The Importance Of Making A CPF Nomination In Singapore

The Importance Of Making A CPF Nomination In Singapore

The easiest part of estate planning is also the part that is most often ignored. Singaporeans spend so much time fretting over making a Will, creating complicated trust structures and deciding how to allocate real estate that they often forget about one of the easiest and most important aspects of estate planning - the Central Provident Fund (CPF) Nomination.

What Is A CPF Nomination?

A CPF nomination is a nomination you make when you have specific people or organisations that you wish to distribute your CPF savings to, as opposed to having your CPF monies held in CPF accounts (Ordinary, Special and MediSave) distributed in accordance with the Intestate Succession Act (intestacy law) or the Inheritance Certificate (for Muslims) in Singapore.

Singapore law does not provide for CPF monies to be distributed via a Will, so these are your only options in deciding how to allocate your CPF funds upon your demise.

CPF nominations cover the following:

  1. The CPF monies in your Ordinary, Special, Medisave and Retirement Accounts;
  2. Any unused CPF Life premiums; and
  3. Any discounted SingTel shares you have.

Things do get a little more complicated if you have been using your CPF monies for investments in stocks, gold or unit trusts. Certain assets purchased using CPF funds form part of your estate instead, and this is one of the reasons why it is always recommended to ask your probate lawyer to conduct thorough searches with the local banks to determine whether there are any existing CPF investments outstanding.

The following will not be covered under the CPF nomination as they will form part of your estate:

  1. Any properties bought using your CPF monies;
  2. Any payouts from the Dependants’ Protection Scheme (DPS) which will be administered by the insurers;
  3. CPF Investment Scheme-Ordinary Account (CPFIS-OA) cash and investments; and
  4. CPF Investment Scheme-Special Account (CPFIS-SA)  investments.

Who Can Be A CPF Nominee?

Any person or organization can be a CPF nominee. It is not necessary to have to nominate family members, which means you have the leeway to gift your CPF funds to anyone your heart desires, even non-CPF account holders. 

Children under the age of 18 can also be nominated. However, their share will be held on trust by the Public Trustee until they reach the age of 18. During this time, the monies will be earning interest as well. While you can appoint any number of nominees, it may be prudent to limit your number of nominees. Specifically, if you are making your CPF nomination online, you can nominate up to 8 people.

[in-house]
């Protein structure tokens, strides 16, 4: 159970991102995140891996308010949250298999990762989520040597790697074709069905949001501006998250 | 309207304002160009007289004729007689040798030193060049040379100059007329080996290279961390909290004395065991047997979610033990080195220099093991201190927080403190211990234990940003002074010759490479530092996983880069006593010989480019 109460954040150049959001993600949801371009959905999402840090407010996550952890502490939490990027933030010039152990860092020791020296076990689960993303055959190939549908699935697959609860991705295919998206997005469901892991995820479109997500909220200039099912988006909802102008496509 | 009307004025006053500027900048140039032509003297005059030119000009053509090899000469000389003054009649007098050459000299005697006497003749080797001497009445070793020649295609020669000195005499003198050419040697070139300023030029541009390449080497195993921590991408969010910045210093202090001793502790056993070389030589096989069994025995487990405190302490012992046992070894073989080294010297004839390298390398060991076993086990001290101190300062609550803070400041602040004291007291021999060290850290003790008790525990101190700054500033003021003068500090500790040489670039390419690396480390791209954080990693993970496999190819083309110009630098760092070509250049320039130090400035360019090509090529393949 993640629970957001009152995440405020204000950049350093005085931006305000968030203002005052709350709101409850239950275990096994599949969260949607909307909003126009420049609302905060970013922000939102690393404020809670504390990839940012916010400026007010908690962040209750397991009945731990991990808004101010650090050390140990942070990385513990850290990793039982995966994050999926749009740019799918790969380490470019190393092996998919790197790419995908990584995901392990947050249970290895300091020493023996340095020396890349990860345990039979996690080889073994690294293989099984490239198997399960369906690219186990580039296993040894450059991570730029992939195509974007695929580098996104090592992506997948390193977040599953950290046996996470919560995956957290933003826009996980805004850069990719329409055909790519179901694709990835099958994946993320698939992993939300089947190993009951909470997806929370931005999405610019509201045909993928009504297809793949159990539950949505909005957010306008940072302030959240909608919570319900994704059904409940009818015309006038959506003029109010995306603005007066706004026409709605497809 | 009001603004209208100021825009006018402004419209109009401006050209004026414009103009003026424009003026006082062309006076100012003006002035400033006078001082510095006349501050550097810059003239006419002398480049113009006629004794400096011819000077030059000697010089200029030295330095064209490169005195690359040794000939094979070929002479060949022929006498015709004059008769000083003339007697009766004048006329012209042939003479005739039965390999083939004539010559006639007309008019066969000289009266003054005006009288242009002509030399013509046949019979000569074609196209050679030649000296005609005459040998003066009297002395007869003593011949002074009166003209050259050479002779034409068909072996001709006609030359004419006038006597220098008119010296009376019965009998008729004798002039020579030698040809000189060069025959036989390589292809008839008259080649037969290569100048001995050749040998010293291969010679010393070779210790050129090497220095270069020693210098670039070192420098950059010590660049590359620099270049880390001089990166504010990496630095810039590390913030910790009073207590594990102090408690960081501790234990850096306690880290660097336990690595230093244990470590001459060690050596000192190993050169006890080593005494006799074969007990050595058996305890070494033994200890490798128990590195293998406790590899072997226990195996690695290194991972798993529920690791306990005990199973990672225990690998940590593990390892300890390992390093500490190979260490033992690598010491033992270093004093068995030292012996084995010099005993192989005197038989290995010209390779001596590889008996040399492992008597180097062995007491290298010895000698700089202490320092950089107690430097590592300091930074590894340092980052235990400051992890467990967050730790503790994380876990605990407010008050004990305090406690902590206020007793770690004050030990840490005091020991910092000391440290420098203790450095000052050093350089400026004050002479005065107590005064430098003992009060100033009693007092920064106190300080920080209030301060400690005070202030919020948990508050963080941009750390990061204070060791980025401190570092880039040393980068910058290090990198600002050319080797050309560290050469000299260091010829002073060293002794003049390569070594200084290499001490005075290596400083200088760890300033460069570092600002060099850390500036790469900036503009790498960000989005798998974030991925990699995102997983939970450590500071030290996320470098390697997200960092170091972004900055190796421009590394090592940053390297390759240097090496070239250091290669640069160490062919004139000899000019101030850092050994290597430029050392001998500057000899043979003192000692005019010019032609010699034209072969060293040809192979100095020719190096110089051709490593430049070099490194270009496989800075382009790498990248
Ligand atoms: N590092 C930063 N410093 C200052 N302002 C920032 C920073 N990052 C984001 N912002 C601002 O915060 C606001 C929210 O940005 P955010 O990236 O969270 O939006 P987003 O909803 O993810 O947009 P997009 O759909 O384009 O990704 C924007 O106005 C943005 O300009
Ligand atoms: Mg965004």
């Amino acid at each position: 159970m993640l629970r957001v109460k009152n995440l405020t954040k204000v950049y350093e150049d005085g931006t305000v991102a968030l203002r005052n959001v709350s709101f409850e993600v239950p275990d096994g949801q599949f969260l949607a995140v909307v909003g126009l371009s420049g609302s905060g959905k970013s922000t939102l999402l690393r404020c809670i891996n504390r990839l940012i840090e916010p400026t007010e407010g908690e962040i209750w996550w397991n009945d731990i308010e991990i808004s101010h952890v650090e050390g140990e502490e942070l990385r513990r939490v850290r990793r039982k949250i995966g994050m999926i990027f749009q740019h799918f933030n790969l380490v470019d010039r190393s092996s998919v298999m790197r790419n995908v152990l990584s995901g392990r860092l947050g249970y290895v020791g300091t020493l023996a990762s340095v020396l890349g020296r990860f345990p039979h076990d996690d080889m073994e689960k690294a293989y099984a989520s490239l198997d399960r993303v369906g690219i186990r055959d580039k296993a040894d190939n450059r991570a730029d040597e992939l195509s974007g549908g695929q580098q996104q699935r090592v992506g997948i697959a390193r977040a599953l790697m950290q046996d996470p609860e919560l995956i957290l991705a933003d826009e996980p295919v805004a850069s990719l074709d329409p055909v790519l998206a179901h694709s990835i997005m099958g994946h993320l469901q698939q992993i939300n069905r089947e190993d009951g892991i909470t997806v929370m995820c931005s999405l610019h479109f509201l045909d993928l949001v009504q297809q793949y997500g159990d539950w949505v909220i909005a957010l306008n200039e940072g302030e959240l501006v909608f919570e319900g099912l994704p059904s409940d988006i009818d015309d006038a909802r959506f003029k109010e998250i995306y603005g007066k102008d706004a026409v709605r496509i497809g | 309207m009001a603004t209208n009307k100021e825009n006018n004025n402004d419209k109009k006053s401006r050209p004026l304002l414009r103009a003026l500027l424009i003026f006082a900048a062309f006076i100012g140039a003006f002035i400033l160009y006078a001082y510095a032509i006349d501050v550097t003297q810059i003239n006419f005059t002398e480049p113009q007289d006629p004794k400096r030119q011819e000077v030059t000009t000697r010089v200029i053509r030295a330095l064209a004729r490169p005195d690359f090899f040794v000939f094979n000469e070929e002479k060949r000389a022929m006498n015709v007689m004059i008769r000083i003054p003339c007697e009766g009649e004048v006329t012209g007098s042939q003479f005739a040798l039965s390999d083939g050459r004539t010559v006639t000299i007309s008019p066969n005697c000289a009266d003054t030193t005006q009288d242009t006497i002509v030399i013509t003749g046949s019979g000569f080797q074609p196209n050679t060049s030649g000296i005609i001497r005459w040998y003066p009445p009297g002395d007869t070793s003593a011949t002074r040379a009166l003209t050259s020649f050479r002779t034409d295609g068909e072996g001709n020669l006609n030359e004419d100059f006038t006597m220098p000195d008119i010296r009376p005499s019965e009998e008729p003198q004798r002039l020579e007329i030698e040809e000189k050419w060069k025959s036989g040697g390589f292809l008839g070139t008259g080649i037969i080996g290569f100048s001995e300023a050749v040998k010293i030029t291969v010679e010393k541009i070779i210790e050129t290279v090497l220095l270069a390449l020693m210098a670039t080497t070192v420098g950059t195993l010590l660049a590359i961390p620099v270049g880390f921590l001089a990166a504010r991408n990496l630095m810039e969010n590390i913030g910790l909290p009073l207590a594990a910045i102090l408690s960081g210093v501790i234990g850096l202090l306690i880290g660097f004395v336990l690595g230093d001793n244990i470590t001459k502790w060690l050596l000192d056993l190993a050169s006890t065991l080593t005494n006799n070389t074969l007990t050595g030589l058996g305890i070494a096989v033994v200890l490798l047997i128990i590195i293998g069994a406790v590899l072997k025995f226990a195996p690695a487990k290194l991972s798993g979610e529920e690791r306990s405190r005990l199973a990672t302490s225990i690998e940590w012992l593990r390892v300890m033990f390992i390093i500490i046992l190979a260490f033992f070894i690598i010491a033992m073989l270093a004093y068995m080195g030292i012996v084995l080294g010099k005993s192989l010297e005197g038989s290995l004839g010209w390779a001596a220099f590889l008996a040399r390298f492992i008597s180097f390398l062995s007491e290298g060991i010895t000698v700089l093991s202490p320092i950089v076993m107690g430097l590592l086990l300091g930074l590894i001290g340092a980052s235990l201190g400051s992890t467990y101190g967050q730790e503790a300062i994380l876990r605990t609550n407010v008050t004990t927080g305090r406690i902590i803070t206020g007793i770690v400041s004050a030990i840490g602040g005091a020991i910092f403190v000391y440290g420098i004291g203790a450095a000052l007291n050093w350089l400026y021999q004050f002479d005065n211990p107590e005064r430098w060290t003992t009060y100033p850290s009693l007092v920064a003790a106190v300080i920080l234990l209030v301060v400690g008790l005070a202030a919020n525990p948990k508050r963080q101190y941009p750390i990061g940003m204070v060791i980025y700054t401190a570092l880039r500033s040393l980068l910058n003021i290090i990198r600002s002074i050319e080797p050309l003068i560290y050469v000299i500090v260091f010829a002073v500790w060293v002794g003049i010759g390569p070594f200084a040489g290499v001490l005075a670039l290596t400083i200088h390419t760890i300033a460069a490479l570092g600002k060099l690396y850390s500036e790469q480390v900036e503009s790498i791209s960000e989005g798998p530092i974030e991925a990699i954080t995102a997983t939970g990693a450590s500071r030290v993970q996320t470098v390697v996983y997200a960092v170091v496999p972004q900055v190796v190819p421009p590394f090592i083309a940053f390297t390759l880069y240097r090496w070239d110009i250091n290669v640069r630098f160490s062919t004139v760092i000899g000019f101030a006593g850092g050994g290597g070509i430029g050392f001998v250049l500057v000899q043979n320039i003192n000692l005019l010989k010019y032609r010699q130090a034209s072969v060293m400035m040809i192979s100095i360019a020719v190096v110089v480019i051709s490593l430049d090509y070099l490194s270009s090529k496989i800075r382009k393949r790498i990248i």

Are CPF Nominations Confidential?

Yes, they are.

The CPF Board takes confidentiality very seriously. Even your family members will not be informed of the identity of your nominees.

However, it is possible to authorise the CPF Board to disclose the identities of your nominees to specific individuals upon your passing.

Updating Your CPF Nomination

Even if you've already made your CPF nomination, it's a good idea to constantly appraise and keep your CPF nomination current. Different stages of life and changing life events may necessitate making a new CPF nomination.

For example, you should make a new CPF nomination if:

  • One of your nominees passes away
  • You get married, divorced or remarried
  • You have children after making your nomination
  • You wish to include additional nominees

One thing to take note of in Singapore is that marriage renders an earlier CPF nomination invalid and your CPF monies will be distributed according to the Intestate Succession Act or the Inheritance Certificate (for Muslims) if the nomination is not updated. This is similar to how the law works for Wills in Singapore as well, as marriage also renders a Will invalid in Singapore.

For estate planning purposes, you should consistently review your CPF nominations to ensure that it is up-to-date.

Can I Make A CPF Nomination If I'm A Bankrupt?

Yes, it is still possible to make a CPF nomination even if you're a bankrupt.

What Types Of CPF Nominations Are There?

The CPF nomination scheme provides 3 options of CPF nomination:

  1. Cash nomination option – your nominees will receive your CPF monies due to them in cash via cheque or GIRO.
  2. Enhanced Nomination Scheme (ENS) nomination option – your nominees will receive your CPF monies through their CPF accounts.
  3. Special Needs Savings Scheme (SNSS) nomination option – if you have children with special needs, it is possible to nominate them to receive your CPF monies on a monthly basis.

The default selection is the cash nomination option for the event where there is no option selected.

Filed under: Wills & Estate Planning
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